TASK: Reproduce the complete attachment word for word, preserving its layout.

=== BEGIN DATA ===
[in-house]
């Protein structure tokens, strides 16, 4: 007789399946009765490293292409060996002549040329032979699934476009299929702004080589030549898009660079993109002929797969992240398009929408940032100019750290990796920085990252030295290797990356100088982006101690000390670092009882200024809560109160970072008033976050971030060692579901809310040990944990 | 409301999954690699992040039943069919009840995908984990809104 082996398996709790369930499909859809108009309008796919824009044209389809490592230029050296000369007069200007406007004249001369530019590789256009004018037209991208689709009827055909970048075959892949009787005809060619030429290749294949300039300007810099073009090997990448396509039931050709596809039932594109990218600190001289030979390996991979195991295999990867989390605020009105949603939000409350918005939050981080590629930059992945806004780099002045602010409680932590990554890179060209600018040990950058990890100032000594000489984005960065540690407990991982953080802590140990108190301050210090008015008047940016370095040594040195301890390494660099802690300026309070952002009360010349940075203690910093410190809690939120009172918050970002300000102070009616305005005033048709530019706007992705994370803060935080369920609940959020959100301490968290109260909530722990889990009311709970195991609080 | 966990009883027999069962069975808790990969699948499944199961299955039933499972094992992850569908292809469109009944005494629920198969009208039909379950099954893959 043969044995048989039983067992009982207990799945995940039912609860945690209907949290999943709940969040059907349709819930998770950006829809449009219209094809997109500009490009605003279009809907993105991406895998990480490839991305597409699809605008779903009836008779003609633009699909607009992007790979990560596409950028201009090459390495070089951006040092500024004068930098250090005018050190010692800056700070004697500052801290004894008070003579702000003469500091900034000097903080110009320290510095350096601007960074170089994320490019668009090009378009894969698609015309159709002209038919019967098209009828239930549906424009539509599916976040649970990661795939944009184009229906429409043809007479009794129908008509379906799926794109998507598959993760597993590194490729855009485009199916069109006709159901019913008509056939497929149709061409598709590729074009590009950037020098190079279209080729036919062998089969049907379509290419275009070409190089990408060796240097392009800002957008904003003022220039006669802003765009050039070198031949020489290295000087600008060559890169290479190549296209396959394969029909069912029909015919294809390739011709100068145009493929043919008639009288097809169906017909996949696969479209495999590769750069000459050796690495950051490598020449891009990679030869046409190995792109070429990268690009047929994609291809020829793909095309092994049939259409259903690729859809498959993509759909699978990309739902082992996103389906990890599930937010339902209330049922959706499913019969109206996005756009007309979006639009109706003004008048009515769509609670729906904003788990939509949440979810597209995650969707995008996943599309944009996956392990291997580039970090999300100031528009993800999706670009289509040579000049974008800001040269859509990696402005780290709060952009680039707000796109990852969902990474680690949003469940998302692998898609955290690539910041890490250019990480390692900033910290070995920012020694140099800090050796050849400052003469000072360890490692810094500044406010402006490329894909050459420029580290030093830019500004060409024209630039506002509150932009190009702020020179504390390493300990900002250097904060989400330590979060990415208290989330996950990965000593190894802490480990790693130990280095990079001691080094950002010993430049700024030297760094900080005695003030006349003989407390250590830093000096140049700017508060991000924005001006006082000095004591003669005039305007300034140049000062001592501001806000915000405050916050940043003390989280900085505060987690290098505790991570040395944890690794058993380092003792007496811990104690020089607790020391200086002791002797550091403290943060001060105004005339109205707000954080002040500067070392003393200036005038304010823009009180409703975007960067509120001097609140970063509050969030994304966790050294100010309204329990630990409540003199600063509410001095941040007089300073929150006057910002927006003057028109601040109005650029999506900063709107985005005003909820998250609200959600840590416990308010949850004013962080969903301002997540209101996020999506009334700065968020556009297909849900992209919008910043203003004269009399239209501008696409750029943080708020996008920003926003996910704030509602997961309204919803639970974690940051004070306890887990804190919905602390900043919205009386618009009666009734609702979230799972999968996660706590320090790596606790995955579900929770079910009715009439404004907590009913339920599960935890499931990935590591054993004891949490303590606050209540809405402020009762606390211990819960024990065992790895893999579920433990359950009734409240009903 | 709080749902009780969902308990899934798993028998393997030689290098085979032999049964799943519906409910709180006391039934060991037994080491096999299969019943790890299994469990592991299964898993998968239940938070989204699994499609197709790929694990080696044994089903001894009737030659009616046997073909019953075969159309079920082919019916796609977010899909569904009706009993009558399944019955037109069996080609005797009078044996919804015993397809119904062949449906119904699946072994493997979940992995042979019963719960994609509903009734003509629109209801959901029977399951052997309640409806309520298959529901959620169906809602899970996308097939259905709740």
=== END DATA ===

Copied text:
[in-house]
């Protein structure tokens, strides 16, 4: 007789399946009765490293292409060996002549040329032979699934476009299929702004080589030549898009660079993109002929797969992240398009929408940032100019750290990796920085990252030295290797990356100088982006101690000390670092009882200024809560109160970072008033976050971030060692579901809310040990944990 | 409301999954690699992040039943069919009840995908984990809104 082996398996709790369930499909859809108009309008796919824009044209389809490592230029050296000369007069200007406007004249001369530019590789256009004018037209991208689709009827055909970048075959892949009787005809060619030429290749294949300039300007810099073009090997990448396509039931050709596809039932594109990218600190001289030979390996991979195991295999990867989390605020009105949603939000409350918005939050981080590629930059992945806004780099002045602010409680932590990554890179060209600018040990950058990890100032000594000489984005960065540690407990991982953080802590140990108190301050210090008015008047940016370095040594040195301890390494660099802690300026309070952002009360010349940075203690910093410190809690939120009172918050970002300000102070009616305005005033048709530019706007992705994370803060935080369920609940959020959100301490968290109260909530722990889990009311709970195991609080 | 966990009883027999069962069975808790990969699948499944199961299955039933499972094992992850569908292809469109009944005494629920198969009208039909379950099954893959 043969044995048989039983067992009982207990799945995940039912609860945690209907949290999943709940969040059907349709819930998770950006829809449009219209094809997109500009490009605003279009809907993105991406895998990480490839991305597409699809605008779903009836008779003609633009699909607009992007790979990560596409950028201009090459390495070089951006040092500024004068930098250090005018050190010692800056700070004697500052801290004894008070003579702000003469500091900034000097903080110009320290510095350096601007960074170089994320490019668009090009378009894969698609015309159709002209038919019967098209009828239930549906424009539509599916976040649970990661795939944009184009229906429409043809007479009794129908008509379906799926794109998507598959993760597993590194490729855009485009199916069109006709159901019913008509056939497929149709061409598709590729074009590009950037020098190079279209080729036919062998089969049907379509290419275009070409190089990408060796240097392009800002957008904003003022220039006669802003765009050039070198031949020489290295000087600008060559890169290479190549296209396959394969029909069912029909015919294809390739011709100068145009493929043919008639009288097809169906017909996949696969479209495999590769750069000459050796690495950051490598020449891009990679030869046409190995792109070429990268690009047929994609291809020829793909095309092994049939259409259903690729859809498959993509759909699978990309739902082992996103389906990890599930937010339902209330049922959706499913019969109206996005756009007309979006639009109706003004008048009515769509609670729906904003788990939509949440979810597209995650969707995008996943599309944009996956392990291997580039970090999300100031528009993800999706670009289509040579000049974008800001040269859509990696402005780290709060952009680039707000796109990852969902990474680690949003469940998302692998898609955290690539910041890490250019990480390692900033910290070995920012020694140099800090050796050849400052003469000072360890490692810094500044406010402006490329894909050459420029580290030093830019500004060409024209630039506002509150932009190009702020020179504390390493300990900002250097904060989400330590979060990415208290989330996950990965000593190894802490480990790693130990280095990079001691080094950002010993430049700024030297760094900080005695003030006349003989407390250590830093000096140049700017508060991000924005001006006082000095004591003669005039305007300034140049000062001592501001806000915000405050916050940043003390989280900085505060987690290098505790991570040395944890690794058993380092003792007496811990104690020089607790020391200086002791002797550091403290943060001060105004005339109205707000954080002040500067070392003393200036005038304010823009009180409703975007960067509120001097609140970063509050969030994304966790050294100010309204329990630990409540003199600063509410001095941040007089300073929150006057910002927006003057028109601040109005650029999506900063709107985005005003909820998250609200959600840590416990308010949850004013962080969903301002997540209101996020999506009334700065968020556009297909849900992209919008910043203003004269009399239209501008696409750029943080708020996008920003926003996910704030509602997961309204919803639970974690940051004070306890887990804190919905602390900043919205009386618009009666009734609702979230799972999968996660706590320090790596606790995955579900929770079910009715009439404004907590009913339920599960935890499931990935590591054993004891949490303590606050209540809405402020009762606390211990819960024990065992790895893999579920433990359950009734409240009903 | 709080749902009780969902308990899934798993028998393997030689290098085979032999049964799943519906409910709180006391039934060991037994080491096999299969019943790890299994469990592991299964898993998968239940938070989204699994499609197709790929694990080696044994089903001894009737030659009616046997073909019953075969159309079920082919019916796609977010899909569904009706009993009558399944019955037109069996080609005797009078044996919804015993397809119904062949449906119904699946072994493997979940992995042979019963719960994609509903009734003509629109209801959901029977399951052997309640409806309520298959529901959620169906809602899970996308097939259905709740």